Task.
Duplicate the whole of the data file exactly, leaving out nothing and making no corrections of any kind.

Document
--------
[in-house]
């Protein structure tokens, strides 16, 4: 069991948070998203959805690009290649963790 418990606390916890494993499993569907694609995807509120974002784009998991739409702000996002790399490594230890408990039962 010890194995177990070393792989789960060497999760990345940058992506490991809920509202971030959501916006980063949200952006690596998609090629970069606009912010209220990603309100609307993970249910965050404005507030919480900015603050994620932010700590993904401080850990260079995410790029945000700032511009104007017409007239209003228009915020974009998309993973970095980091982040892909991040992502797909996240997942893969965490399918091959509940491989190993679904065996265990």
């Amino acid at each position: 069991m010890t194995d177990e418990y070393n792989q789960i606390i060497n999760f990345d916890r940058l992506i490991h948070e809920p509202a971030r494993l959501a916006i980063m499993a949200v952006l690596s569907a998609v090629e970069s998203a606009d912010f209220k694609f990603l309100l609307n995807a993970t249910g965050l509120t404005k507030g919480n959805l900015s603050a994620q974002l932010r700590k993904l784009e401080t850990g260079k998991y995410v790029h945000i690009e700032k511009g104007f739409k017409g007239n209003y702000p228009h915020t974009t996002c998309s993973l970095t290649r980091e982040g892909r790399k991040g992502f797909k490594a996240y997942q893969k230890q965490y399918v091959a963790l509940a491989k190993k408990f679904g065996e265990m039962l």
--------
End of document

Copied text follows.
[in-house]
């Protein structure tokens, strides 16, 4: 069991948070998203959805690009290649963790 418990606390916890494993499993569907694609995807509120974002784009998991739409702000996002790399490594230890408990039962 010890194995177990070393792989789960060497999760990345940058992506490991809920509202971030959501916006980063949200952006690596998609090629970069606009912010209220990603309100609307993970249910965050404005507030919480900015603050994620932010700590993904401080850990260079995410790029945000700032511009104007017409007239209003228009915020974009998309993973970095980091982040892909991040992502797909996240997942893969965490399918091959509940491989190993679904065996265990």
């Amino acid at each position: 069991m010890t194995d177990e418990y070393n792989q789960i606390i060497n999760f990345d916890r940058l992506i490991h948070e809920p509202a971030r494993l959501a916006i980063m499993a949200v952006l690596s569907a998609v090629e970069s998203a606009d912010f209220k694609f990603l309100l609307n995807a993970t249910g965050l509120t404005k507030g919480n959805l900015s603050a994620q974002l932010r700590k993904l784009e401080t850990g260079k998991y995410v790029h945000i690009e700032k511009g104007f739409k017409g007239n209003y702000p228009h915020t974009t996002c998309s993973l970095t290649r980091e982040g892909r790399k991040g992502f797909k490594a996240y997942q893969k230890q965490y399918v091959a963790l509940a491989k190993k408990f679904g065996e265990m039962l």